FRIDAY, July 31, 2009 (HealthDay News) -- An estimated 50 million, or 42 percent, of the 120 million visits made in 2006 to U.S. hospital emergency departments were billed to the Medicaid and Medicare programs, according to a U.S. government report released Thursday.
Uninsured patients accounted for nearly 18 percent of emergency department visits nationally, 34 percent were billed to private insurance, and 6 percent were billed to worker's compensation, military health plan administrator Tricare, and other payers, according to the latest News and Numbers from the U.S. Agency for Healthcare Research and Quality.
Among the other findings:
- Of the 24.2 million emergency department visits billed to Medicare, 38.3 percent ended with the patients being admitted, compared with 11.2 percent of the 41.5 million visits billed to private insurers, 9.5 percent of the 26 million visits billed to Medicaid, and 6.8 percent of the 21.2 million visits by the uninsured.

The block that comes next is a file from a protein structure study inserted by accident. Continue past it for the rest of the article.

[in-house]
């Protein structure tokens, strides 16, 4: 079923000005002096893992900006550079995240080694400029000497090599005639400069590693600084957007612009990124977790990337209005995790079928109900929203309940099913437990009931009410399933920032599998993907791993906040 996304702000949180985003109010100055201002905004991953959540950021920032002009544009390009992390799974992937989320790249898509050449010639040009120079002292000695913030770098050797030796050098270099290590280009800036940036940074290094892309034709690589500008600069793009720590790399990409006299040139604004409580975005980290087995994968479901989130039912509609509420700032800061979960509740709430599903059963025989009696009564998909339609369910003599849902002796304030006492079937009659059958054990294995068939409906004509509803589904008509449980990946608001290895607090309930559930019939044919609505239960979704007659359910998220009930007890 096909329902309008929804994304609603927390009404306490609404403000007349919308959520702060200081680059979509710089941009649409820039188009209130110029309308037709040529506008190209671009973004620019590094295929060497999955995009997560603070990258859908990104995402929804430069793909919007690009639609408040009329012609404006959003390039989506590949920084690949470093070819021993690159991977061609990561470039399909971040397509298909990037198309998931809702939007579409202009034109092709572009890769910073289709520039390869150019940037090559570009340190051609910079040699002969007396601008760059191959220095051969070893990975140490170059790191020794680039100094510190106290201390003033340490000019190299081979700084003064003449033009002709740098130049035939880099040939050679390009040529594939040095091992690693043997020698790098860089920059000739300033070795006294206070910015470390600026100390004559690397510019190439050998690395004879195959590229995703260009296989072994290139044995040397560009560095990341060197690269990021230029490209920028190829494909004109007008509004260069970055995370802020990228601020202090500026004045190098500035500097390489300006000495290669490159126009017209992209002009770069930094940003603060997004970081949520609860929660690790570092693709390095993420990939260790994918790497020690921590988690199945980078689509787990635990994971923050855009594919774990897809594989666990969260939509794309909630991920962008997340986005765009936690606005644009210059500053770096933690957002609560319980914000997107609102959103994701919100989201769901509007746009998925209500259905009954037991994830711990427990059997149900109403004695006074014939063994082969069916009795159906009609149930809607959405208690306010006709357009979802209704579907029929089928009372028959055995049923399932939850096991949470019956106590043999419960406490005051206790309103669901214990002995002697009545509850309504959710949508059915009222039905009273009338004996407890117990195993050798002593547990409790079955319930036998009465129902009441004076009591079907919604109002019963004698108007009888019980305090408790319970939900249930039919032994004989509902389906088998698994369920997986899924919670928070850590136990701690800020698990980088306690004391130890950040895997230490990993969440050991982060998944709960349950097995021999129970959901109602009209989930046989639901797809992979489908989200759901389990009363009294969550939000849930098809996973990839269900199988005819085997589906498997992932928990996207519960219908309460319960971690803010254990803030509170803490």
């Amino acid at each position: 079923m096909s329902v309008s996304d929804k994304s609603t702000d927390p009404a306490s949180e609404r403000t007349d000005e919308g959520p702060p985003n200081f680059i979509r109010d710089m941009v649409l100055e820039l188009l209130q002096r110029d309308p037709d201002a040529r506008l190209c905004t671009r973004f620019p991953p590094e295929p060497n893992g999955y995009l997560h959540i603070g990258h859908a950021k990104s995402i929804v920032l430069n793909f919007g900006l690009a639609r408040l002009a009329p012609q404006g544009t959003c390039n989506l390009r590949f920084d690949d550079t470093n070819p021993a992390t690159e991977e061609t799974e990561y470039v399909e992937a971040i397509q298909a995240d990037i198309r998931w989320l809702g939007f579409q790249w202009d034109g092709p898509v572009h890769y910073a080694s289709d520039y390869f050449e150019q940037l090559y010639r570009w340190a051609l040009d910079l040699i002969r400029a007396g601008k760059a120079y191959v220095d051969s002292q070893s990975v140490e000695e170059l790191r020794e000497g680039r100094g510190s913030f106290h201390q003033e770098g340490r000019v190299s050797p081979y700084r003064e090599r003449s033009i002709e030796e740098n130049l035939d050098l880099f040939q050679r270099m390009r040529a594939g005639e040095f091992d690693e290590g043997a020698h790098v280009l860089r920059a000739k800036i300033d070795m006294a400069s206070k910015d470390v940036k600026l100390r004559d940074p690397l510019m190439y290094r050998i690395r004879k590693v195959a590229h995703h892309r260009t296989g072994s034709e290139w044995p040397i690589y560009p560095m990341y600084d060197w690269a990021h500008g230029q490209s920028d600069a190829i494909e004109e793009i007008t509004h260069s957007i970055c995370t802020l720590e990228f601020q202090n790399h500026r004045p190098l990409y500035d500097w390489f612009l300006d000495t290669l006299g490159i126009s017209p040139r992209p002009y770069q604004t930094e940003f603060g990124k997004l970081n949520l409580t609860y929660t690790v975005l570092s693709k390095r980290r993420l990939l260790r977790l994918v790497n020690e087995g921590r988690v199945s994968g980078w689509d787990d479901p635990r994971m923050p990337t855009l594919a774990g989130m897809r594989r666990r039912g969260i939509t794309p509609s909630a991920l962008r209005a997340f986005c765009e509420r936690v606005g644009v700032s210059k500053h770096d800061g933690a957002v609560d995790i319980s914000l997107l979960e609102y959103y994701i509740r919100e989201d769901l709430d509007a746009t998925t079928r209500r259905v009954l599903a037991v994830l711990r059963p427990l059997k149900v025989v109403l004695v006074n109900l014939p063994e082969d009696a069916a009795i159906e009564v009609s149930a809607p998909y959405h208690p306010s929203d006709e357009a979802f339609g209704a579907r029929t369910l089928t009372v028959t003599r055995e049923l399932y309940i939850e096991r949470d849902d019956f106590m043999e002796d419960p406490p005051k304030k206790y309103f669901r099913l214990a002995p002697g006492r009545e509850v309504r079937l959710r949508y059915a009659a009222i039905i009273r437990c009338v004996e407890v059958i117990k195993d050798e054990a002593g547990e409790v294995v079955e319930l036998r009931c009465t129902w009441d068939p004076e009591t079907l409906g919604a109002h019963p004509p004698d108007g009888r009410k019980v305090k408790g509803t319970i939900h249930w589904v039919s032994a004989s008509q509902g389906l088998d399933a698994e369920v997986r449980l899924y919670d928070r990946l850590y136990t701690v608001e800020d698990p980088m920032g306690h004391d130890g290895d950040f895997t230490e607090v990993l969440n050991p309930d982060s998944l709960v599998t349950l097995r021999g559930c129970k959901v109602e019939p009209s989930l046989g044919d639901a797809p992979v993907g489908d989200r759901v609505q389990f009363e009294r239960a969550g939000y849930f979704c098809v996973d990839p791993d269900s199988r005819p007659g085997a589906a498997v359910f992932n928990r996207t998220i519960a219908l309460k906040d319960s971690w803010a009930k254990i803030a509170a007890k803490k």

- Uninsured patients were the most frequent users of hospital emergency departments. Their rate of 452 visits per 1,000 people was 1.2 times greater than the rate of 367 per 1,000 people among patients with public or private insurance.
- The "treat-and-release" rate for uninsured patients was 421 visits per 1,000 people, compared with 301 visits per 1,000 for those with insurance. This is a possible indication that people without insurance use hospital emergency departments as their usual source of care.
The study is based on an analysis of data from the 2006 Nationwide Emergency Department Sample, which contains records of emergency department visits from about 1,000 community hospitals nationwide. The hospitals account for 20 percent of all U.S. hospital emergency departments.
The American College of Emergency Physicians explains when patients should go to the emergency department.